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Thursday, February 12, 2015

Why Google may not be here for ever

Piece about Google in The New York Times suggests that they won't be able to dominate the market for brand advertising the way they have done the market for search advertising and finishes with this quote from Ben Thompson who blogs at Stratechery:

“This is the price of being so successful — what you’re seeing is that when a company becomes dominant, its dominance precludes it from dominating the next thing. It’s almost like a natural law of business.”

That's certainly true in my experience.

It's not that the incumbent market leader doesn't see the next big thing coming along. It's just that they have prospered by developing such a particular view of the world that they can't deal with people who see it differently.

At first the new thing doesn't appear to be in quite the same business.

Then it doesn't appear to be operating at a profit and therefore surely cannot last long.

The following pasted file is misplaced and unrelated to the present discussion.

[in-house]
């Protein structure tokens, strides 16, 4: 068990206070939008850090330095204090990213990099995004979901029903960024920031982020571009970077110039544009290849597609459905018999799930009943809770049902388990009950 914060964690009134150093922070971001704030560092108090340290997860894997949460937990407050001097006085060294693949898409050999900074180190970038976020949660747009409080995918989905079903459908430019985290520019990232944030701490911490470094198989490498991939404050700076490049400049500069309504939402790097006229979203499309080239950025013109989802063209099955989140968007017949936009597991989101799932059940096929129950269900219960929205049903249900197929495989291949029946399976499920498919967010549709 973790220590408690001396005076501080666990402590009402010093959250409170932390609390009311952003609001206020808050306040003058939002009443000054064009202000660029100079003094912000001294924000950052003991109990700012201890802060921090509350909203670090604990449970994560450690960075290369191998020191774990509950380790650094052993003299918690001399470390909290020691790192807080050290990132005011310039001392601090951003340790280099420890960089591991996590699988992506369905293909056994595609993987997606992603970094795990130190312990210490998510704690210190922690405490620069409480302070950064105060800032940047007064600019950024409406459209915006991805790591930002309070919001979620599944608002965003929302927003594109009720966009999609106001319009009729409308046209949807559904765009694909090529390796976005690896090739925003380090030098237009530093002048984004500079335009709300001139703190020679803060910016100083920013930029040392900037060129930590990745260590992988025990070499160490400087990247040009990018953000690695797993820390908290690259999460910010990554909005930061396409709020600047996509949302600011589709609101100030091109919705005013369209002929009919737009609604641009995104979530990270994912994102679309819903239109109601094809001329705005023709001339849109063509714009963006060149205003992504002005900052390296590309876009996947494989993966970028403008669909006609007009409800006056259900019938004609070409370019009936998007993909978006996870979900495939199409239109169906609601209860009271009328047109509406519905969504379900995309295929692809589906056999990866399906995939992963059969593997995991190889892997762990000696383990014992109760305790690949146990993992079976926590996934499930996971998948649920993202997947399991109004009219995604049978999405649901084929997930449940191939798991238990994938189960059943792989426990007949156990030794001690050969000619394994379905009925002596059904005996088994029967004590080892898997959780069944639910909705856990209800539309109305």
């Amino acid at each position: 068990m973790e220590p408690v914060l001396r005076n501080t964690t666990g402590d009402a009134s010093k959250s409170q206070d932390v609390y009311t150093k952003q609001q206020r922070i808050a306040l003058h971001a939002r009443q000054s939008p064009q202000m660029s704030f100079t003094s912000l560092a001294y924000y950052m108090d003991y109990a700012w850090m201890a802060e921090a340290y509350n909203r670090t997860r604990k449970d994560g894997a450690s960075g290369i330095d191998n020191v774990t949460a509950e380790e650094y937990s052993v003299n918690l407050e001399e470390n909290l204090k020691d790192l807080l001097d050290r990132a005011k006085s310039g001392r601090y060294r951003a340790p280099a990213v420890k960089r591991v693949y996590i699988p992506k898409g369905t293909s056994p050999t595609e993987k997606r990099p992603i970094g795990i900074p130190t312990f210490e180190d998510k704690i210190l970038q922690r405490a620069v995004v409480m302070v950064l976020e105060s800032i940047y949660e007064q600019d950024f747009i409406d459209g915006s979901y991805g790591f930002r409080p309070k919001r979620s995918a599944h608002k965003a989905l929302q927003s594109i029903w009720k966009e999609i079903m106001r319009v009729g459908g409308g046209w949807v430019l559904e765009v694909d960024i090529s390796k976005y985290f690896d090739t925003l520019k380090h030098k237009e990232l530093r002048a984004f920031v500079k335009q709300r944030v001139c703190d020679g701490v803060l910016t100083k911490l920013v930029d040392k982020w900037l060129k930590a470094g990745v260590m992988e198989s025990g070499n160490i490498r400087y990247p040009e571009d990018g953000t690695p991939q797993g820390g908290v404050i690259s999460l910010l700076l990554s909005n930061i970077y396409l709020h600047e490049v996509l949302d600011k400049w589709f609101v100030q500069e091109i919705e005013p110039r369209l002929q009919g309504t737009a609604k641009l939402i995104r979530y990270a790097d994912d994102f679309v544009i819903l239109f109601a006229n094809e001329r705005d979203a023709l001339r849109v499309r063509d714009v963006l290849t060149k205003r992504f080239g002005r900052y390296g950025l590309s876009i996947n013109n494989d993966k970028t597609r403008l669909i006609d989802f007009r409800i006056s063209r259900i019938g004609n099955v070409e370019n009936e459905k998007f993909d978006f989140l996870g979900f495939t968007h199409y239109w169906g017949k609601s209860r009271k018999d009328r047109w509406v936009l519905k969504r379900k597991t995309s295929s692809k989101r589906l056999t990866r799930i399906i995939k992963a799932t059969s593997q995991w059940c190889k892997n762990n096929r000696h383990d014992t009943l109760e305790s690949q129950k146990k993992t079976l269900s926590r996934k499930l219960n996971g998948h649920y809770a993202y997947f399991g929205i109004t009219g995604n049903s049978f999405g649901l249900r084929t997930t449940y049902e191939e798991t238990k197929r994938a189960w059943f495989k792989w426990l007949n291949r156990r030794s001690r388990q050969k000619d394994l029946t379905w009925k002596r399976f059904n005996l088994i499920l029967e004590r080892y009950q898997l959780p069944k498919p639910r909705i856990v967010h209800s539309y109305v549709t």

Then your lunch has gone.

5 comments:

  1. Apple's done a pretty good job of dominating the next thing: high-end computers, portable music players, music downloads, smartphones, tablets.

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  2. advertising has gone ballistic on websites and keeps on growing, putting more and more pressure on our CPU's. I can see a time when restrictions will have to be placed on sizes of pages carrying ads (and media)and also laws on cookies and the proof of justification thereof.

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  3. They own YouTube. Isn't that perfectly placed to take advantage of the Increasing Brand advertising market?

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  4. Of course it's perfectly possible that these new tech giants have made nonsense of all the precedents. It certainly looks like it. But then it's that very certainty that tends to be their worst enemy.

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  5. Google might be comforted by the fact that, if they keep their percentage of online ads, and if online advertising grows in the way it is predicted to, Google will simply by default become collossally bigger than it is now. At some point legislators will have to face up to the power of the online giants, as they did with the oil giants in the 20th century. If that doesn't happen, and if no search engine supersedes it as the default for most of the world, they are probably in clover for a while. Probably...

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